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thumbnail image of human eye life's grand design
drawing of a simple, cup-shaped eye
From a simple patch
of light-sensitive
cells, a structure
like an eye can
develop.
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Building an eye  
This step-by-step criterion can easily be applied to a complex organ like the eye. We begin with the simplest possible case: a small animal with a few light-sensitive cells. We could then ask, at each stage, whether natural selection would favor the incremental changes that are shown, knowing that if it would not, the final structure could not have evolved, no matter how beneficial. Starting with the simplest light-sensing device, a single photoreceptor cell, it is possible to draw a series of incremental changes that would lead directly to the lens-and-retina eye. None of the intermediate stages are unreasonable, since each requires nothing more than an incremental change in structure: an increase in cell number, a change in surface curvature, a slight increase in transparency.  
 

This incremental process is the real reason why it is unfair to characterize evolution as mere chance. Chance plays a role in presenting random genetic variations. But natural selection, which is not random, determines which variations will become fixed in the species.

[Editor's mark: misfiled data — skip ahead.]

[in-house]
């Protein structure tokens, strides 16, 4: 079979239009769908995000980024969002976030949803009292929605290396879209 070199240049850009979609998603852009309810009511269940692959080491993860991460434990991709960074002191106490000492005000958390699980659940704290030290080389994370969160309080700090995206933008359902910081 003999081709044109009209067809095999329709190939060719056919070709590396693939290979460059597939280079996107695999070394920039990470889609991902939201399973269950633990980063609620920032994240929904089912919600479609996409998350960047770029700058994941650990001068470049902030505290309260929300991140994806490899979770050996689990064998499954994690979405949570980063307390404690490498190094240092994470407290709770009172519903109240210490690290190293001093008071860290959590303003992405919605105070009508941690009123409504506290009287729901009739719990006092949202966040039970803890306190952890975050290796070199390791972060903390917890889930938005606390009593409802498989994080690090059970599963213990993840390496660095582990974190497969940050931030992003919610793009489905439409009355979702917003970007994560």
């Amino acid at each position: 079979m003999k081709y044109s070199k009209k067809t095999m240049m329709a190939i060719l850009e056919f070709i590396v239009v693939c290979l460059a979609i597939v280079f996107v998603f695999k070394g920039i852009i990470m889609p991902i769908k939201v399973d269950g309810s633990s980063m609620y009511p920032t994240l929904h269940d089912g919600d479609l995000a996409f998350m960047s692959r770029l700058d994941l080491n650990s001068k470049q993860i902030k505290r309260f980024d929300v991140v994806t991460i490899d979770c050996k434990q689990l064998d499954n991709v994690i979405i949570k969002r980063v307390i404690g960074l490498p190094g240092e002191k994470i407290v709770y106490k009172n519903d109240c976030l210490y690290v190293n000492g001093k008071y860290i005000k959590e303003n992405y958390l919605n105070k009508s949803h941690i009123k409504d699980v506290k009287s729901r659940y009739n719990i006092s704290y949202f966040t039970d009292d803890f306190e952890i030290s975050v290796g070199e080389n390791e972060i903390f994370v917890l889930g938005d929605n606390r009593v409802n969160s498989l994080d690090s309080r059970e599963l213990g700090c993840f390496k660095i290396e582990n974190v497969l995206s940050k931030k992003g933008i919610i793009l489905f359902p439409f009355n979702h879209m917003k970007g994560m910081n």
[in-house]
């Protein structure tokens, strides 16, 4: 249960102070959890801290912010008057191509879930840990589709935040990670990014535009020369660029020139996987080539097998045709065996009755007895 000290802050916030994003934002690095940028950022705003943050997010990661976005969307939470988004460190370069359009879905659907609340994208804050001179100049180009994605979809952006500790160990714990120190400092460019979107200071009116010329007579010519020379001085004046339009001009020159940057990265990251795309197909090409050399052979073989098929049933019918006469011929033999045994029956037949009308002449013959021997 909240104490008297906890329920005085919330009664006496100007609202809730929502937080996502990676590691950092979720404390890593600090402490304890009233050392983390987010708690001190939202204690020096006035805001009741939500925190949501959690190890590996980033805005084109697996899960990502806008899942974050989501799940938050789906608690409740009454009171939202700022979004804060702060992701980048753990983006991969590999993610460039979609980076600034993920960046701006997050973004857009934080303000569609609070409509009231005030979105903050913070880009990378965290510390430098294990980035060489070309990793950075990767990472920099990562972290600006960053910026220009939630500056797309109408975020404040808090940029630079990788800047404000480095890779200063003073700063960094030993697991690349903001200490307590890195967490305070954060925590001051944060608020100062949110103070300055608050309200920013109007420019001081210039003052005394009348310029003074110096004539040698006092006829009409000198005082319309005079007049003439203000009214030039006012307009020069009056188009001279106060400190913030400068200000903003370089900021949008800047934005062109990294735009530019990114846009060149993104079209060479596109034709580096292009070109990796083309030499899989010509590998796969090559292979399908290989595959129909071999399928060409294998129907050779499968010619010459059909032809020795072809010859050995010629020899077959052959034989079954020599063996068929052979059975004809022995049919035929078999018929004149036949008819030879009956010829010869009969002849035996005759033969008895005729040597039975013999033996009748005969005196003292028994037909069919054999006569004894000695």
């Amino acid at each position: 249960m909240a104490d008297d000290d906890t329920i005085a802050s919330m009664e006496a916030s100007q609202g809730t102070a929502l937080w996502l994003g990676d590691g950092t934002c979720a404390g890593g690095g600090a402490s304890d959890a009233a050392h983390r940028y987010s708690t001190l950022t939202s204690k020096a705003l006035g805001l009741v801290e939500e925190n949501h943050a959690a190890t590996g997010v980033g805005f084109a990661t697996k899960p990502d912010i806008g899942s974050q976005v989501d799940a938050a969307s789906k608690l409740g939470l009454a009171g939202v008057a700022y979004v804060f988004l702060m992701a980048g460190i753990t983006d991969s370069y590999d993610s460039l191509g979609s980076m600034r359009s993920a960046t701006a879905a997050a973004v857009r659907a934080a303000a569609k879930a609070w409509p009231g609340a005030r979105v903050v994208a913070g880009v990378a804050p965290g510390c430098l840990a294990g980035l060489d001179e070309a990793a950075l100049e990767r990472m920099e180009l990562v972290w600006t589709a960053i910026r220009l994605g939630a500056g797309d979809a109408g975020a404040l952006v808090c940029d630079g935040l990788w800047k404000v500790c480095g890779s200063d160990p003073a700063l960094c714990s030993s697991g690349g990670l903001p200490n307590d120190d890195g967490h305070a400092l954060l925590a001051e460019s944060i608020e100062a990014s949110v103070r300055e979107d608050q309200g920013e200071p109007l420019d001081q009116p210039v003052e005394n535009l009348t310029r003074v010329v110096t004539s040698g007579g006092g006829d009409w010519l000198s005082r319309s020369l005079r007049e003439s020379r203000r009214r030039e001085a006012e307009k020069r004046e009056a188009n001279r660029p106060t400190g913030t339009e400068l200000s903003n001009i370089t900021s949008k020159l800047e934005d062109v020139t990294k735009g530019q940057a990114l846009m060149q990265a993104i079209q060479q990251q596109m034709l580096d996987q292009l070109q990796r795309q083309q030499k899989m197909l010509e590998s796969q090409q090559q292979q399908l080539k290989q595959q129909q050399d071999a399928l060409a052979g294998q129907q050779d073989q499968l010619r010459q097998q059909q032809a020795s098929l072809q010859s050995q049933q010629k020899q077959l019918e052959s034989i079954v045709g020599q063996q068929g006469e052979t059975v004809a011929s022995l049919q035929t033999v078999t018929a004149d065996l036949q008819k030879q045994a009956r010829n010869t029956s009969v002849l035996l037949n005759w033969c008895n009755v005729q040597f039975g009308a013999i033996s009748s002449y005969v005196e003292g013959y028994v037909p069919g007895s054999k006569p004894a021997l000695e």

Critics might ask what good that first tiny step, perhaps only five percent of an eye, might be. As the saying goes, in the land of the blind the one-eyed man is king. Likewise, in a population with limited ability to sense light, every improvement in vision, no matter how slight, would be favored -- and favored dramatically -- by natural selection.

chambered nautilus
The chambered
nautilus has
eyes that are
relatively
simple, yet they
still can sharply
focus light.
   
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